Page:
The Cost of Going Hugless
I came across this earlier…
“We need 4 hugs a day for survival. We need 8 hugs a day for maintenance. We need 12 hugs a day for growth.”
Satir was an author and therapist known for her work in family theory. This appears to be a decades old theory that still seems to hold some sway, as far as I can tell.
I’m of course not a therapist, I never played one on TV, and I haven’t stayed at a Holiday Inn Express. Yet, I do suspect that with most things, the exact numbers may vary individually. I know for some people 4 hugs in a day feels like an overbearing assault. I also know that for others, the idea of going any significant time without physical connection is a terror-inducing prospect.
But it does lead me to a point that is connected to this theory, regardless of how exact it may or may not be. We know that we do have an innate need for physical connection, we have since we were babies. Literally, right from birth. According to an article from Stanford Medical:
Skin-to-skin time in the first hour helps regulate babies’ temperature, heart rate, and breathing, and helps them cry less. It also increases mothers’ relaxation hormones.
If babies are deprived of touch, the consequences are dire. I’ve heard Gabor Mate and many others discuss this, but it’s connected to how there would be high infant mortality rates in orphanages. Quoting an article by Maia Szalavitz in Psychology Today:
But touch is even more vital than this: Babies who are not held, nuzzled, and hugged enough can stop growing, and if the situation lasts long enough, even die.
Researchers discovered this when trying to figure out why some orphanages had infant mortality rates around 30–40%. We now know that orphanages are not suitable places for infants. Babies aged zero to five simply do not receive enough stimulation in group residential care to develop to their full capacity.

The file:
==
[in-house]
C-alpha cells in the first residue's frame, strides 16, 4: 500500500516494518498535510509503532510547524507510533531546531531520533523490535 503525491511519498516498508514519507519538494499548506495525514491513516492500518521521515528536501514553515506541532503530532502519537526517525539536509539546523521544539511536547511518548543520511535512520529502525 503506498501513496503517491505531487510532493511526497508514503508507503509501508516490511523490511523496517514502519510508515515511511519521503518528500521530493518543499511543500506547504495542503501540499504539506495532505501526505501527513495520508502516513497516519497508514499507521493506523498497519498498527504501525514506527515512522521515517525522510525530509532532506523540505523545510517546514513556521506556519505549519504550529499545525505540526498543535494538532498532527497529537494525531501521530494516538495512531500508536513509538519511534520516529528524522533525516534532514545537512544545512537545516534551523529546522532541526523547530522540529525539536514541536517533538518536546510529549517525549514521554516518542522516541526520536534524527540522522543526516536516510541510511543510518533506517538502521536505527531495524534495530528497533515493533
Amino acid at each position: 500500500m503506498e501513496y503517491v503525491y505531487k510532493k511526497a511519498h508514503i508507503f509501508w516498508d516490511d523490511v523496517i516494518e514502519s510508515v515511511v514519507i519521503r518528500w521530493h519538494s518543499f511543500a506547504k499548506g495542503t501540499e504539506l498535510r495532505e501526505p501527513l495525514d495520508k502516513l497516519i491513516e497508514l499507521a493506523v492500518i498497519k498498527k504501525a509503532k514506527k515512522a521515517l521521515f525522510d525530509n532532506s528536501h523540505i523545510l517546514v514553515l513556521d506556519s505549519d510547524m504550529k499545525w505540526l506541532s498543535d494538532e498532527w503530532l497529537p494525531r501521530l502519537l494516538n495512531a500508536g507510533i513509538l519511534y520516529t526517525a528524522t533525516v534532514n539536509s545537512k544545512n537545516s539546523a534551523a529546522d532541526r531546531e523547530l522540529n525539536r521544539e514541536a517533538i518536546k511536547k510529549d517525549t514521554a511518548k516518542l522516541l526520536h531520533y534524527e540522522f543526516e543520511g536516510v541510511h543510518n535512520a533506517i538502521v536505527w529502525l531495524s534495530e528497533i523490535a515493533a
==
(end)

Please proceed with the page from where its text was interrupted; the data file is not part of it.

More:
Critical here is individualized, physical parental attention. For one, this nurturing is necessary for the brain to learn to connect human contact with pleasure. This association is one of the foundations of empathy: We connect first through soothing touch and shared smiles.
Sadly, babies raised in orphanages often begin to fear touch and avoid it. Without having intensive, repeated, loving contact with the same one or two people, they simply can’t make the proper connections. They don’t get enough repetition with particular people to build in bonding. And that can spell trouble later in life as this early touch helps provide the template for all relationships thereafter.
Whether we’re programmed to carry on without touch or its lack is forced upon us due to our life and social situations, the repercussions continue well through adulthood. It’s been said in a number of places that loneliness can be as much of a health risk as a heavy smoking habit. A condition known as touch starvation can develop and is not a good time. According to Dr. Asim Shah from Baylor College of Medicine:
“When someone is [touch] starved, it’s like someone who is starved for food,” Shah said. “They want to eat, but they can’t. Their psyche and their body want to touch someone, but they can’t do it because of the fear associated with, in this case, the pandemic.”
Touch starvation increases stress, depression and anxiety, triggering a cascade of negative physiological effects. The body releases the hormone cortisol as a response to stress, activating the body’s “flight-or-fight” response. This can increase heart rate, blood pressure, respiration and muscle tension, and can suppress the digestive system and immune system — increasing the risk of infection.
People who are stressed or depressed, perhaps because of lack of touch, will have problems sleeping, Shah said.